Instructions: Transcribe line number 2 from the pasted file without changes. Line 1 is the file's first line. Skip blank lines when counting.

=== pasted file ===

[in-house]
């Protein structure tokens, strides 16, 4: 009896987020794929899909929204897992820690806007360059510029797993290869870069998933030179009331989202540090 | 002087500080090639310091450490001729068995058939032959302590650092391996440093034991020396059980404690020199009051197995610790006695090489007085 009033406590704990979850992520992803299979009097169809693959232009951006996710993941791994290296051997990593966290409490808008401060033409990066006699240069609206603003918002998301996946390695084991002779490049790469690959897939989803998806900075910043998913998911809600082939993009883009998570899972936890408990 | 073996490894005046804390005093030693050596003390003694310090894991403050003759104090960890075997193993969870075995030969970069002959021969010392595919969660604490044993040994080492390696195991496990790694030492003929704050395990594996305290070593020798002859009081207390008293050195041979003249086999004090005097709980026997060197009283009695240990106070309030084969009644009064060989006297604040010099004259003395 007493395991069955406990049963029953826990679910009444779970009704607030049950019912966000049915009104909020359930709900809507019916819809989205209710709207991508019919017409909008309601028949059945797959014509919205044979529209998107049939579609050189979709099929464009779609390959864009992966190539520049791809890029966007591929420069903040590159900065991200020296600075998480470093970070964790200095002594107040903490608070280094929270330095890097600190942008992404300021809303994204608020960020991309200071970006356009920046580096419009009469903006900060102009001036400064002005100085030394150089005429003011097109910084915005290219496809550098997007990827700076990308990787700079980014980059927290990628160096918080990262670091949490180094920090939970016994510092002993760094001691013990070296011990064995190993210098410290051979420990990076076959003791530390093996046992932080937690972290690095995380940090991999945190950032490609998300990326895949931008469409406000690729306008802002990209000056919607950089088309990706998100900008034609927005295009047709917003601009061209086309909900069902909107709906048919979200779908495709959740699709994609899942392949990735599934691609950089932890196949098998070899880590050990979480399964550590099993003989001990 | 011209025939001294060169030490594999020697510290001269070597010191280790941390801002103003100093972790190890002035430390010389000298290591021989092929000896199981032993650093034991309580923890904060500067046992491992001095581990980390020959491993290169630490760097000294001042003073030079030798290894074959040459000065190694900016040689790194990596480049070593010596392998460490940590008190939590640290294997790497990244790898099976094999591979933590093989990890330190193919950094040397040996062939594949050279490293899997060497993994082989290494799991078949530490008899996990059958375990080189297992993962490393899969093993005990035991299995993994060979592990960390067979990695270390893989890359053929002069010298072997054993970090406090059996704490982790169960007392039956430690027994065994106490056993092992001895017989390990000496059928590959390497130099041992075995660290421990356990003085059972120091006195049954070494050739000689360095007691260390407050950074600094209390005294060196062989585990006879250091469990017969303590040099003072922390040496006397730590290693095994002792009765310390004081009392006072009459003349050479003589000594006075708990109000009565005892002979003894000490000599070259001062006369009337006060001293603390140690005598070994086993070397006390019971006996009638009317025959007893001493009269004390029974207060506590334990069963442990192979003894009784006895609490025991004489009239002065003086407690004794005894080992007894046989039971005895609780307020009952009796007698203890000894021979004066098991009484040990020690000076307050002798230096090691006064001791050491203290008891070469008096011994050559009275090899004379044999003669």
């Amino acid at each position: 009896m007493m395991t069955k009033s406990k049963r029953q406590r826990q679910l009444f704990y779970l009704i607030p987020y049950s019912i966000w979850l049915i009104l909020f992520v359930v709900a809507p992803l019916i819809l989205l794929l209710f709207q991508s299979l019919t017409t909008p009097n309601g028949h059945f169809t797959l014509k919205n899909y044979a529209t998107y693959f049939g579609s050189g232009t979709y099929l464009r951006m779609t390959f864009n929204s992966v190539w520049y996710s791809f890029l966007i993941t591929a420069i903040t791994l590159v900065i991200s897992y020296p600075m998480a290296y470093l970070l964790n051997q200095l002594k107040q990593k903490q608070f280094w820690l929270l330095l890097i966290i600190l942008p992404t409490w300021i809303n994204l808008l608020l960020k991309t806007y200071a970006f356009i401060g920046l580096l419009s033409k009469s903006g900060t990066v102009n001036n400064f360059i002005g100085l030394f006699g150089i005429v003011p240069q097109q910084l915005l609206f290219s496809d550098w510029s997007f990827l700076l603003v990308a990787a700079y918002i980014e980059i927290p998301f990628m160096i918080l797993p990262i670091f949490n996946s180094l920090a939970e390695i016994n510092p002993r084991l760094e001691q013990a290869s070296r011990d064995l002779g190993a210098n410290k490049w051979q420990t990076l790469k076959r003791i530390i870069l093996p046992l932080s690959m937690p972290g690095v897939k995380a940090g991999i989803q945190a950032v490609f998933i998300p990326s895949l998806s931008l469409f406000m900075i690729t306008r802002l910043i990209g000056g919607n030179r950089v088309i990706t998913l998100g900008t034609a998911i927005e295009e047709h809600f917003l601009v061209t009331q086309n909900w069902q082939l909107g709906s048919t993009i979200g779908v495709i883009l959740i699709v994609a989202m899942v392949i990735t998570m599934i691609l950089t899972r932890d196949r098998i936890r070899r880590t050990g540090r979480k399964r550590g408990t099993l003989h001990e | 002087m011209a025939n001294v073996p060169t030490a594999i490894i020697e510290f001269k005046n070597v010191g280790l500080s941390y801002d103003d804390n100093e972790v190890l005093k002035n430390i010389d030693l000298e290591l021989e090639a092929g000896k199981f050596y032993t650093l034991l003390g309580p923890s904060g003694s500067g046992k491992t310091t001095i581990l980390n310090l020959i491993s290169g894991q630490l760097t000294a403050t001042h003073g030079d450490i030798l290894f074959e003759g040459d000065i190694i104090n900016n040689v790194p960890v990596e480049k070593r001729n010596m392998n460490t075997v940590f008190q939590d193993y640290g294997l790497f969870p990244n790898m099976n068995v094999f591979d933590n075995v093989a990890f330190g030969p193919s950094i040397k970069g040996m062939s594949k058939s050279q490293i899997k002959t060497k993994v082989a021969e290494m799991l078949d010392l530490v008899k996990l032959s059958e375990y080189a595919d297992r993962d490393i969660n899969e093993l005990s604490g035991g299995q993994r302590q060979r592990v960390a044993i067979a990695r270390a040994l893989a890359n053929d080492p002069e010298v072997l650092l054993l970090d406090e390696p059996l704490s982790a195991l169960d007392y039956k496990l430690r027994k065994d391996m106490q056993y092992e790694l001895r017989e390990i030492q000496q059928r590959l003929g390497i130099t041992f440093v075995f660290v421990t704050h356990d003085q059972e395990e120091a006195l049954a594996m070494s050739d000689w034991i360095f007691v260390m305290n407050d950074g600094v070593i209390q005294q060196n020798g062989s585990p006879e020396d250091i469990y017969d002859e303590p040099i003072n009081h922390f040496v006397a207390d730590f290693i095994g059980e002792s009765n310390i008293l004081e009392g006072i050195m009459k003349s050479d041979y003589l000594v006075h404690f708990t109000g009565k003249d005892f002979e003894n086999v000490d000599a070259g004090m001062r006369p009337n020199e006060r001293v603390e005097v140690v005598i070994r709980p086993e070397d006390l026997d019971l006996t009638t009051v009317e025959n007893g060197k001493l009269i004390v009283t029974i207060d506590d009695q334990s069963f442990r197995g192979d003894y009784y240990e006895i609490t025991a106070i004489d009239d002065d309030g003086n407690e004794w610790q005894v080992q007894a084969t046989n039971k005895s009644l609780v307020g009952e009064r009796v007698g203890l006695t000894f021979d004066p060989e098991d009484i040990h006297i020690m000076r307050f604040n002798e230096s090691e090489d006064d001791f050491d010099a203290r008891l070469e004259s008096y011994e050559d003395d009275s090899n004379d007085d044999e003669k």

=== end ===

């Protein structure tokens, strides 16, 4: 009896987020794929899909929204897992820690806007360059510029797993290869870069998933030179009331989202540090 | 002087500080090639310091450490001729068995058939032959302590650092391996440093034991020396059980404690020199009051197995610790006695090489007085 009033406590704990979850992520992803299979009097169809693959232009951006996710993941791994290296051997990593966290409490808008401060033409990066006699240069609206603003918002998301996946390695084991002779490049790469690959897939989803998806900075910043998913998911809600082939993009883009998570899972936890408990 | 073996490894005046804390005093030693050596003390003694310090894991403050003759104090960890075997193993969870075995030969970069002959021969010392595919969660604490044993040994080492390696195991496990790694030492003929704050395990594996305290070593020798002859009081207390008293050195041979003249086999004090005097709980026997060197009283009695240990106070309030084969009644009064060989006297604040010099004259003395 007493395991069955406990049963029953826990679910009444779970009704607030049950019912966000049915009104909020359930709900809507019916819809989205209710709207991508019919017409909008309601028949059945797959014509919205044979529209998107049939579609050189979709099929464009779609390959864009992966190539520049791809890029966007591929420069903040590159900065991200020296600075998480470093970070964790200095002594107040903490608070280094929270330095890097600190942008992404300021809303994204608020960020991309200071970006356009920046580096419009009469903006900060102009001036400064002005100085030394150089005429003011097109910084915005290219496809550098997007990827700076990308990787700079980014980059927290990628160096918080990262670091949490180094920090939970016994510092002993760094001691013990070296011990064995190993210098410290051979420990990076076959003791530390093996046992932080937690972290690095995380940090991999945190950032490609998300990326895949931008469409406000690729306008802002990209000056919607950089088309990706998100900008034609927005295009047709917003601009061209086309909900069902909107709906048919979200779908495709959740699709994609899942392949990735599934691609950089932890196949098998070899880590050990979480399964550590099993003989001990 | 011209025939001294060169030490594999020697510290001269070597010191280790941390801002103003100093972790190890002035430390010389000298290591021989092929000896199981032993650093034991309580923890904060500067046992491992001095581990980390020959491993290169630490760097000294001042003073030079030798290894074959040459000065190694900016040689790194990596480049070593010596392998460490940590008190939590640290294997790497990244790898099976094999591979933590093989990890330190193919950094040397040996062939594949050279490293899997060497993994082989290494799991078949530490008899996990059958375990080189297992993962490393899969093993005990035991299995993994060979592990960390067979990695270390893989890359053929002069010298072997054993970090406090059996704490982790169960007392039956430690027994065994106490056993092992001895017989390990000496059928590959390497130099041992075995660290421990356990003085059972120091006195049954070494050739000689360095007691260390407050950074600094209390005294060196062989585990006879250091469990017969303590040099003072922390040496006397730590290693095994002792009765310390004081009392006072009459003349050479003589000594006075708990109000009565005892002979003894000490000599070259001062006369009337006060001293603390140690005598070994086993070397006390019971006996009638009317025959007893001493009269004390029974207060506590334990069963442990192979003894009784006895609490025991004489009239002065003086407690004794005894080992007894046989039971005895609780307020009952009796007698203890000894021979004066098991009484040990020690000076307050002798230096090691006064001791050491203290008891070469008096011994050559009275090899004379044999003669």